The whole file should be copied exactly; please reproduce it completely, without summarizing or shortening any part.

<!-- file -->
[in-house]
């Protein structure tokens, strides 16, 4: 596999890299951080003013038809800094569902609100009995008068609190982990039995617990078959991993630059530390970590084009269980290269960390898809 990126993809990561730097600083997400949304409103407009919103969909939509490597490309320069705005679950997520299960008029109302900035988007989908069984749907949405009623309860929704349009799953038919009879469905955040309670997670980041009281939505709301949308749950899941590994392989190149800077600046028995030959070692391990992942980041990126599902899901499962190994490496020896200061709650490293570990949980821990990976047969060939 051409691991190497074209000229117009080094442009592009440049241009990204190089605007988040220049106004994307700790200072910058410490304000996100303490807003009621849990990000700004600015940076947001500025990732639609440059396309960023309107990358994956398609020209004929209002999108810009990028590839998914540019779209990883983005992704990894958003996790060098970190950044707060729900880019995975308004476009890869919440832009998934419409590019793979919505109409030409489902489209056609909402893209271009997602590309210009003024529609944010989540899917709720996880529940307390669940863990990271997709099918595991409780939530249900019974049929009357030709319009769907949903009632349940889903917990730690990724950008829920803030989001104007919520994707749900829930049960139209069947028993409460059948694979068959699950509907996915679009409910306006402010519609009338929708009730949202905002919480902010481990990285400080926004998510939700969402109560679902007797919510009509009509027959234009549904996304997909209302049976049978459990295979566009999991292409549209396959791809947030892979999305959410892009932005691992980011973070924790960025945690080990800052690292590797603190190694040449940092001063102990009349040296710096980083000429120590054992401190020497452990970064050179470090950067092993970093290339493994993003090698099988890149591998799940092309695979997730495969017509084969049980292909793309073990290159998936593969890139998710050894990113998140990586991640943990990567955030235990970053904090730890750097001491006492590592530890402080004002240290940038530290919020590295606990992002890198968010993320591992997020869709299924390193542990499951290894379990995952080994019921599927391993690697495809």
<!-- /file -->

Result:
[in-house]
């Protein structure tokens, strides 16, 4: 596999890299951080003013038809800094569902609100009995008068609190982990039995617990078959991993630059530390970590084009269980290269960390898809 990126993809990561730097600083997400949304409103407009919103969909939509490597490309320069705005679950997520299960008029109302900035988007989908069984749907949405009623309860929704349009799953038919009879469905955040309670997670980041009281939505709301949308749950899941590994392989190149800077600046028995030959070692391990992942980041990126599902899901499962190994490496020896200061709650490293570990949980821990990976047969060939 051409691991190497074209000229117009080094442009592009440049241009990204190089605007988040220049106004994307700790200072910058410490304000996100303490807003009621849990990000700004600015940076947001500025990732639609440059396309960023309107990358994956398609020209004929209002999108810009990028590839998914540019779209990883983005992704990894958003996790060098970190950044707060729900880019995975308004476009890869919440832009998934419409590019793979919505109409030409489902489209056609909402893209271009997602590309210009003024529609944010989540899917709720996880529940307390669940863990990271997709099918595991409780939530249900019974049929009357030709319009769907949903009632349940889903917990730690990724950008829920803030989001104007919520994707749900829930049960139209069947028993409460059948694979068959699950509907996915679009409910306006402010519609009338929708009730949202905002919480902010481990990285400080926004998510939700969402109560679902007797919510009509009509027959234009549904996304997909209302049976049978459990295979566009999991292409549209396959791809947030892979999305959410892009932005691992980011973070924790960025945690080990800052690292590797603190190694040449940092001063102990009349040296710096980083000429120590054992401190020497452990970064050179470090950067092993970093290339493994993003090698099988890149591998799940092309695979997730495969017509084969049980292909793309073990290159998936593969890139998710050894990113998140990586991640943990990567955030235990970053904090730890750097001491006492590592530890402080004002240290940038530290919020590295606990992002890198968010993320591992997020869709299924390193542990499951290894379990995952080994019921599927391993690697495809």